What are the biggest mistakes and misconceptions of buying a home?

What-Are-The-Biggest-Mistakes-And-Misconceptions-Of-Buying-A-Home?

Buying a home is probably the most expensive and complicated purchase you’ll ever make. While beginning this process and initially considering buying a home, one of the top questions you may be looking into is what are the biggest mistakes and misconception to be aware of when buying a home? From your initial decision to enter the market to the time after closing, it’s possible to make choices  along the way that you might regret later on.

 

Here are a few common mistakes and misconceptions to be aware of when it comes to buying a home:

 

Skipping Prequalification

The first step in the home buying process starts with prequalifying for a loan. Prequalifying gives you and your real estate agent an idea of what you can afford based on your income, debt levels and down payment. A number of sellers and their agents will not show their homes to people who have not completed this step first. This tends to be all the more important in hotter real estate markets (as Charleston has shown itself to be), as it is a way for sellers and other agents to quickly weed out those who really are interested versus those who are solely lukewarm when it comes to homebuying.

 

Lacking Information

Real estate markets are not set in stone and what looks like a good neighborhood today might change tomorrow (and vice versa). Local jurisdictions may make changes that impact the property values. Sometimes school districts plan for school closings long before the news hits the papers. The safest approach for learning about an unfamiliar area  is to rely on a Realtor who is knowledgeable about the neighborhood. This information alone can not only help you reduce stress as well as potential costs, it could be the difference between finding a great location versus years of disappointment when you realize you picked the wrong area of the city to live in.

 

Falling in Love with a Property

Anytime you base a decision heavily off of emotion, you may not exactly make the best choice. Making emotional decisions about a home is all too easy. If you need a three bedroom home and find a two bedroom you just can’t live without, you could be saddled with something that doesn’t work in a few years. It’s better to hand your real estate agent a list of must-haves and insist that the basics must be met first in the event you do find an unsuitable, but absolutely irresistible property.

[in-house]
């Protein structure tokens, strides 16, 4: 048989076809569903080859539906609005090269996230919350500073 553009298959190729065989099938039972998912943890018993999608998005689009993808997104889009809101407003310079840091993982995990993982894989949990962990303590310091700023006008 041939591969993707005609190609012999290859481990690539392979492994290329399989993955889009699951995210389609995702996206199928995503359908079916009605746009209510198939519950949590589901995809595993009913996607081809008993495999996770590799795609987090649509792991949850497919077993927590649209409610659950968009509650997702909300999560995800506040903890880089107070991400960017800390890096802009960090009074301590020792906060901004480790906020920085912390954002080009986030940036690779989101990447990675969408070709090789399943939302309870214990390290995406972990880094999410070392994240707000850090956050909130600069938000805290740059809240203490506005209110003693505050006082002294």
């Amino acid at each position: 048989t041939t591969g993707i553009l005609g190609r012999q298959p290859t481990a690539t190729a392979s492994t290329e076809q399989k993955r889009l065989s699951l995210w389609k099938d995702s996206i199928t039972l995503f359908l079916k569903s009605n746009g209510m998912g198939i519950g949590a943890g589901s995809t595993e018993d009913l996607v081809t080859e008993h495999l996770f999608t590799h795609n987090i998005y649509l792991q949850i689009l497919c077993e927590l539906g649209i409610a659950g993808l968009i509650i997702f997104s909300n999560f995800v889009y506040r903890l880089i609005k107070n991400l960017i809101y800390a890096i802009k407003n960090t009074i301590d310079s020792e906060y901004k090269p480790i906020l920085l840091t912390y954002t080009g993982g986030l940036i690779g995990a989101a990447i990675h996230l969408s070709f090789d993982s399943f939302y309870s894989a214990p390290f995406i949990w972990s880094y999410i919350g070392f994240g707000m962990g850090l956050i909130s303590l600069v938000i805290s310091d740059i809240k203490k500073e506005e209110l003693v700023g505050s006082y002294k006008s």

Disregarding the Inspection

Before you can close, your lender will require a home inspection to reduce their risk when they fund the loan. Any problems the inspection turns up related to plumbing, wiring, the home’s structure, or the HVAC system can be expensive to repair.

 

At the very least, you should spend time with your agent when you get the report to learn what the issues are and what it will take to fix them. Realtors will also help you negotiate the seller’s price based on the condition of the home. Depending on its condition, a realtor could help you save thousands.

 

Overly High Expectations

The perfectly designed home and well maintained yard may exist somewhere; but if each one you visit comes up short, you may need to rethink your expectations. If all else about the homes you’re considering are acceptable to you but you pass because of small issues, you may need a reality check from a seasoned Realtor.

 

Overextending Yourself

Although there are plenty of checks in place to prevent someone from qualifying for too large a mortgage, once you close, you’re on your own. Be sure to avoid the temptation to invest a lot of money decorating or renovating a property to make it uniquely yours.

 

It takes a few years to recover your initial investment in a home before you can expect to sell it for a profit. In the meantime, the market may change or the home might require an extensive repair. It’s better overall to settle into a home for a while before investing more into it.

 

Taking your time will also give you a better sense of its livability, and a foundation for establishing your priorities. Caution will also prevent you from upgrading it too much for the neighborhood, which may not ever increase the home’s value, regardless of its cost.

 

Bottom Line

Throughout the purchasing process, a knowledgeable realtor is the best source you have for valuable information about a home, its condition, and the overall neighborhoods of Charleston. By using their expertise, you’ll avoid the pitfalls that could affect this significant investment down the road.

 

Come Find Out How Justin Thomas Can Help You With Your Buying Options Today.